Beautiful Thing

New Conservatory Theatre Center’s ten-year anniversary production of its West Coast Stage premiere of Beautiful Thing celebrates the timelessness of a love story set in working class London in the early 90's. Written by Jonathan Harvey, Beautiful Thing was first produced in London in 1993. It received its U.S. stage premiere in Chicago in early 1998 and later that year opened at New Conservatory Theatre Center in San Francisco. Judging from the sold out performance I attended, this production may be a reprisal of its earlier success.

Directed by Andrew Nance, who played Jamie in the original performance, the play largely takes place on the landing of a South London housing project, where Jamie (Ben Carver) and his mother Sandra (Gigi Benson) live alongside Ste (Brant Rotnem) and his abusive father and next door to Leah (Shubhra Prakash), the modern version of a British tart. Opening onto the landing are three red doors, one for each apartment. A basket of pink carnations hangs between Ste’s and Jamie’s apartments. A folding laundry rack sits next to Ste’s stage left. Downstage, below the landing, are two white chairs.

As the lights come up, Jamie is sitting on the stoop, having left school early. Leah sees him and plies him with her fanatic worship of the dead Mama Cass. Sandra appears in leggings and a pullover top on her way out. Ste arrives home after soccer at school, which Jamie had fled. Jamie is 15, difficult and conflicted, afraid to participate in sports at school, yet combative toward his mother. Sandra works at a pub and behaves accordingly. She’s caught Tony’s (Cory Tallman) eye, a local artist who, at 27, is many years her junior. Sandra’s saucy banter and her ribald attraction to Tony bring the party to an otherwise languid scene dominated by Jamie’s adolescent angst, Leah’s obnoxious demands for attention and Ste’s familial misfortunes.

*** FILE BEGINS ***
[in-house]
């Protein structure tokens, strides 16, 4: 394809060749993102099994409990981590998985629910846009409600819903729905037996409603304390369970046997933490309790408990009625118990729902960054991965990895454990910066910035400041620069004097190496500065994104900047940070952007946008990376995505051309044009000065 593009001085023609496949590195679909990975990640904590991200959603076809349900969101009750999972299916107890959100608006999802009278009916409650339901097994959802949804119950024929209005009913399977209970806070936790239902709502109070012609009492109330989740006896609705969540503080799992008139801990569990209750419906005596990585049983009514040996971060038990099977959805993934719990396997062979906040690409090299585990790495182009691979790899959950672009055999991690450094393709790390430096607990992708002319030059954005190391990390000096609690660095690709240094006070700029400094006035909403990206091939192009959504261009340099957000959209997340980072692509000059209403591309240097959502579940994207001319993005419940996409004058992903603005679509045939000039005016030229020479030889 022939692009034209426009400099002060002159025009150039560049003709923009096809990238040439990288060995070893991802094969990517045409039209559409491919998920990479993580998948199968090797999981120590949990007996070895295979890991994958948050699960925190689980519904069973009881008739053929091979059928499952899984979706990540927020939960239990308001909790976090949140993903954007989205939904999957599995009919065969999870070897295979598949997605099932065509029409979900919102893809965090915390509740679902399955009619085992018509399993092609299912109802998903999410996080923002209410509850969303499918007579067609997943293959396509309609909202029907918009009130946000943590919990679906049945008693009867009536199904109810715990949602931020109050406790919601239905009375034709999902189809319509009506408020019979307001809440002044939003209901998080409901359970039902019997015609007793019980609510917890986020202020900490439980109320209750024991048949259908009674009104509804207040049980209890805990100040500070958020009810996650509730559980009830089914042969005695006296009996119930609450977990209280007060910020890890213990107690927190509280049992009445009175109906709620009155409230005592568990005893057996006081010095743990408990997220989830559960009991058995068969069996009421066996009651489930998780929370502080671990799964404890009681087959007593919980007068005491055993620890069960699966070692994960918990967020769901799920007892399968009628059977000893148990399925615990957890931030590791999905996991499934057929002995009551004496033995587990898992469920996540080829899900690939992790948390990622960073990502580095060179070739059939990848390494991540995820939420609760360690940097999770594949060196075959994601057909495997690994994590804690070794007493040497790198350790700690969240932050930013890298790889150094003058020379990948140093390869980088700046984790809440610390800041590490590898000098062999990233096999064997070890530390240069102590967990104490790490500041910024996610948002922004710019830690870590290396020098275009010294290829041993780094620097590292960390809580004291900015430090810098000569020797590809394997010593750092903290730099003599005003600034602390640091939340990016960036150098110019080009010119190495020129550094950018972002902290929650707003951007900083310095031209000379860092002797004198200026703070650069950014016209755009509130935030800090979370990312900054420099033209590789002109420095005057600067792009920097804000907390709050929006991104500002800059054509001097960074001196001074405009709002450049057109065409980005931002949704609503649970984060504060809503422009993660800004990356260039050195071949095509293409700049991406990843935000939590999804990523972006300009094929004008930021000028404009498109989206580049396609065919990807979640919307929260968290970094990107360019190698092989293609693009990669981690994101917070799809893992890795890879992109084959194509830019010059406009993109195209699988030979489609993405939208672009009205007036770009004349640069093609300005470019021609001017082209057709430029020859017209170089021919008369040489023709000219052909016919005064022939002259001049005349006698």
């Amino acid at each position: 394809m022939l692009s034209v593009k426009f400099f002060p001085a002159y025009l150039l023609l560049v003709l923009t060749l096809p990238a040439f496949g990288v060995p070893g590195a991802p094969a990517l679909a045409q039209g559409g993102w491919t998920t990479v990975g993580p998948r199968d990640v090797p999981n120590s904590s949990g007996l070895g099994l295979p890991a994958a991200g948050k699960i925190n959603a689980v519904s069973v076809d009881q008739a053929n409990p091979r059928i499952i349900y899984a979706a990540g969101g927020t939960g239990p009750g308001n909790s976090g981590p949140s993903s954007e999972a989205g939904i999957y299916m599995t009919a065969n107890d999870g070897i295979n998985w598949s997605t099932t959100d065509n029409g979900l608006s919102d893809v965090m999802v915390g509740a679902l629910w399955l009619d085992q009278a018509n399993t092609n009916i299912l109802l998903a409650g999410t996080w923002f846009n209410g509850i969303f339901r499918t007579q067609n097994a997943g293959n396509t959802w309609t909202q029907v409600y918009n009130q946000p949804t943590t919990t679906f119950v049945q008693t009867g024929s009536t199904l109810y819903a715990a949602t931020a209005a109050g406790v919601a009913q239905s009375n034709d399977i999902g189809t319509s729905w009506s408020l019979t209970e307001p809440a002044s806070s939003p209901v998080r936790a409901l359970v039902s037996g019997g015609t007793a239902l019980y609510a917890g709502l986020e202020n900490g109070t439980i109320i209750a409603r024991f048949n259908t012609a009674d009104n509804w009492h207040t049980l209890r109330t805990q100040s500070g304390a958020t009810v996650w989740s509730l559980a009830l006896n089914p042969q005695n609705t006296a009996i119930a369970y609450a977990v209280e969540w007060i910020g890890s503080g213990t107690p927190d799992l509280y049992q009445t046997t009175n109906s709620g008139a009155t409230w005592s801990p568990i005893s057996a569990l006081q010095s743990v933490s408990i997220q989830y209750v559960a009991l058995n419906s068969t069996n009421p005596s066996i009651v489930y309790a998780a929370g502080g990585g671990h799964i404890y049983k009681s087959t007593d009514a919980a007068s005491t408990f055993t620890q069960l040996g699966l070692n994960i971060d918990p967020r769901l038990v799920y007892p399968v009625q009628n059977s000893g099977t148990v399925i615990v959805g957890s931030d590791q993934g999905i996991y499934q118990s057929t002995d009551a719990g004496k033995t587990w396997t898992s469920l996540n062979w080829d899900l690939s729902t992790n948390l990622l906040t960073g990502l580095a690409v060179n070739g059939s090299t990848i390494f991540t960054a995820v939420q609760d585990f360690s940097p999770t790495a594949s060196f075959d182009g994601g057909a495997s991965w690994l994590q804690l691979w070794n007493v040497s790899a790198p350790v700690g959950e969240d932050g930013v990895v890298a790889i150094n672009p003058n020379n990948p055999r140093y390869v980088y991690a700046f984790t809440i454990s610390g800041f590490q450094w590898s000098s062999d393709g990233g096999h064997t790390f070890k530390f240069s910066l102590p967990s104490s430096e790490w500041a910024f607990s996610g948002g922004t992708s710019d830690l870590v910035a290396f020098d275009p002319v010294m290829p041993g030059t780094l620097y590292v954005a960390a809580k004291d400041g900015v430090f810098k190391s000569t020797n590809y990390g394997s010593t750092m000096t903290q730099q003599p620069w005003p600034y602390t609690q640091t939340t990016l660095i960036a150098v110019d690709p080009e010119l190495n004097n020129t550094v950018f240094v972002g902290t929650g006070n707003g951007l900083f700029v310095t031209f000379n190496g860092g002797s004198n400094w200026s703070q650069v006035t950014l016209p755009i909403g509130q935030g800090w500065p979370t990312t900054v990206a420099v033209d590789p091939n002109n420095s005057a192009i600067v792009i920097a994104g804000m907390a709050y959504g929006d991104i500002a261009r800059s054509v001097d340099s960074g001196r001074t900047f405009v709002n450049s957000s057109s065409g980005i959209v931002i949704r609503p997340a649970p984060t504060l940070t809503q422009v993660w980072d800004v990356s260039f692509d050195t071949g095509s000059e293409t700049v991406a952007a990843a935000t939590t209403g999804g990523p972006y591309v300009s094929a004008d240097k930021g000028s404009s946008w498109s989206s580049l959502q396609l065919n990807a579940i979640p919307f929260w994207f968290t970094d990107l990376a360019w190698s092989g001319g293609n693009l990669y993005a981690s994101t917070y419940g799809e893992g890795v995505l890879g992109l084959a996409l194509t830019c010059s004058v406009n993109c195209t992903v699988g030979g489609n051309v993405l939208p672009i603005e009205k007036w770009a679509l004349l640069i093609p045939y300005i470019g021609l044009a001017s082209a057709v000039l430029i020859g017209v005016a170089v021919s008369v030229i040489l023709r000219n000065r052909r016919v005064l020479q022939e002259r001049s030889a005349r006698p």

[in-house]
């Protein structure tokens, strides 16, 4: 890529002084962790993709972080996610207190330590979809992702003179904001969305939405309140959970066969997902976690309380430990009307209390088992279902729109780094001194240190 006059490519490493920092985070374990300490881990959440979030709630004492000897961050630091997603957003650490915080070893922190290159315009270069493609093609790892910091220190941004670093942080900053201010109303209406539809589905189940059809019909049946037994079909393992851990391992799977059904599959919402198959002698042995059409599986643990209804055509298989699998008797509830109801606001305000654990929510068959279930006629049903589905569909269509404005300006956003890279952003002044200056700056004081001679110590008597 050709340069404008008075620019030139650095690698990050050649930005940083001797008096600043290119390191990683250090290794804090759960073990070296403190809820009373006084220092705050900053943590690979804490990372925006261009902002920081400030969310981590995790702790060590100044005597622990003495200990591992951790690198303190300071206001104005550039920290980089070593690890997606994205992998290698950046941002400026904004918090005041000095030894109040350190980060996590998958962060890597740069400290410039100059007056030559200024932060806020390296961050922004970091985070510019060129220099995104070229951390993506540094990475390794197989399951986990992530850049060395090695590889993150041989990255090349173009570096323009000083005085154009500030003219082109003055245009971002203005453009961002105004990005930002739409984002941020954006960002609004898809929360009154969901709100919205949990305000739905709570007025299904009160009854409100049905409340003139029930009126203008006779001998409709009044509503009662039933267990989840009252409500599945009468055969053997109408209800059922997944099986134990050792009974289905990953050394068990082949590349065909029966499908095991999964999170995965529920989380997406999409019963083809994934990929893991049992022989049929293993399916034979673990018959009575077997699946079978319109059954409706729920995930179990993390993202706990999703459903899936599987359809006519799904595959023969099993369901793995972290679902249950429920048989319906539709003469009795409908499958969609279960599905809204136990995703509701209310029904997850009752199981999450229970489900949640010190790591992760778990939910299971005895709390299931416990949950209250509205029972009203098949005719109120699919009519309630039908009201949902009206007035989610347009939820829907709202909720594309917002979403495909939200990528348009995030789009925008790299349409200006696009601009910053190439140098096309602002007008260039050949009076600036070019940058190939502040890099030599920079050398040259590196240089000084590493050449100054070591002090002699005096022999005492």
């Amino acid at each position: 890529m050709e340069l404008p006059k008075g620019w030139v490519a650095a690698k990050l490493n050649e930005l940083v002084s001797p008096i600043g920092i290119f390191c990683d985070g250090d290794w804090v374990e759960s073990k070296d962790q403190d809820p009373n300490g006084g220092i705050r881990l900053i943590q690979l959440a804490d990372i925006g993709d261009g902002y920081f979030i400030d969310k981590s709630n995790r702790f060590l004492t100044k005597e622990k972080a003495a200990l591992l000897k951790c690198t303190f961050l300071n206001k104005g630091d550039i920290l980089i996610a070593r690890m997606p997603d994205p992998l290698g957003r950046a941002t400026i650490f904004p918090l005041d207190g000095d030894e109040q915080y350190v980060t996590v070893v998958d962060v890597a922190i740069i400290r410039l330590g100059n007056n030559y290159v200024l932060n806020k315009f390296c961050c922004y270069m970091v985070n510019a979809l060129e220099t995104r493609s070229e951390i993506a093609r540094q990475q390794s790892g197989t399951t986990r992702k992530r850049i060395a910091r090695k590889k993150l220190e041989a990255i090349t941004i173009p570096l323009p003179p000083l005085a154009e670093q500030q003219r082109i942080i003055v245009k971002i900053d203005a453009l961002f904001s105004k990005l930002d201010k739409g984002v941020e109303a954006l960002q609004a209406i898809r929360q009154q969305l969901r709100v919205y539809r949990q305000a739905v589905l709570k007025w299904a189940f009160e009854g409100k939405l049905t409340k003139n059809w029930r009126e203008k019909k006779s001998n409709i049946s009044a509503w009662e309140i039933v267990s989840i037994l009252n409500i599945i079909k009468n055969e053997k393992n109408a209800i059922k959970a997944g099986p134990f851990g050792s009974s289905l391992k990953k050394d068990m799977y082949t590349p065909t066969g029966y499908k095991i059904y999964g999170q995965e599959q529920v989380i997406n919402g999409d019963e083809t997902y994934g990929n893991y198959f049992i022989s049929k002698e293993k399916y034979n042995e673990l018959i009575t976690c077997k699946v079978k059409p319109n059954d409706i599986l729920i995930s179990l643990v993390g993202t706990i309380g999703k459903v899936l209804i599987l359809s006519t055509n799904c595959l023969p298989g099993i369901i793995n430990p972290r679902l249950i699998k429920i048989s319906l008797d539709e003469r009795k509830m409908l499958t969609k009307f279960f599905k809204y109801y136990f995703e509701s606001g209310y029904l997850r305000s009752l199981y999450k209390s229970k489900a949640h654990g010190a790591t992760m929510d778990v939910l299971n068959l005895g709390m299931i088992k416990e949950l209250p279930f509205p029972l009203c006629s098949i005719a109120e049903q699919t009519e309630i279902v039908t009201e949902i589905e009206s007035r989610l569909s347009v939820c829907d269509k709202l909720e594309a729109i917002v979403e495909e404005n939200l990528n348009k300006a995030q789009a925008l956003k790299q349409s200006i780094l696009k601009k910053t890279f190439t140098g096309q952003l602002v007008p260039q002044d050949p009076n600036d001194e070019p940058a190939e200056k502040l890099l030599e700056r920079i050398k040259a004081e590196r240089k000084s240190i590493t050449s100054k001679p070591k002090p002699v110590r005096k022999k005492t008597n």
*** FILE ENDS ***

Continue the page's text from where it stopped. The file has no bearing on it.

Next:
Act One of the play is largely exposition, leaving the bare bones acting skills of a few cast members exposed to harsh light. The working class British accents, though laudably employed and well mastered, make understanding the dialogue difficult. With the exception of her drug overdose, which is rich, Prakash’s over the top rendition of Leah’s adolescent state is too pushed for comfort. The boys, Jamie and Ste, are very tortured in their awareness of their budding sexuality and their attraction for one another. The bedroom scenes, played downstage below the landing, are just audible, leaving the audience as tortured as the boys. Benson’s Sandra is the driving force of the play. Engaging, witty, compassionate and pragmatic, her situation is completely credible. She shines the light on the party for all to see. Tallman’s Tony is no slouch either.

Act Two of the play, which holds the action, comes together nicely and is worth the wait. Not only has the story grown full, the women’s relationship juxtaposed to the boys’ relationship provides an interesting backdrop to Jamie’s accidental coming out and the weight it bears.

Beautiful Thing plays Wednesdays through Saturdays at 8 p.m. and Sundays at 2 p.m. through January 3, 2010, at New Conservatory Theatre Center, 25 Van Ness Avenue, San Francisco. Tickets range from $22 - $40 and are available at the NCTC Box Office at 415-861-8972 or online at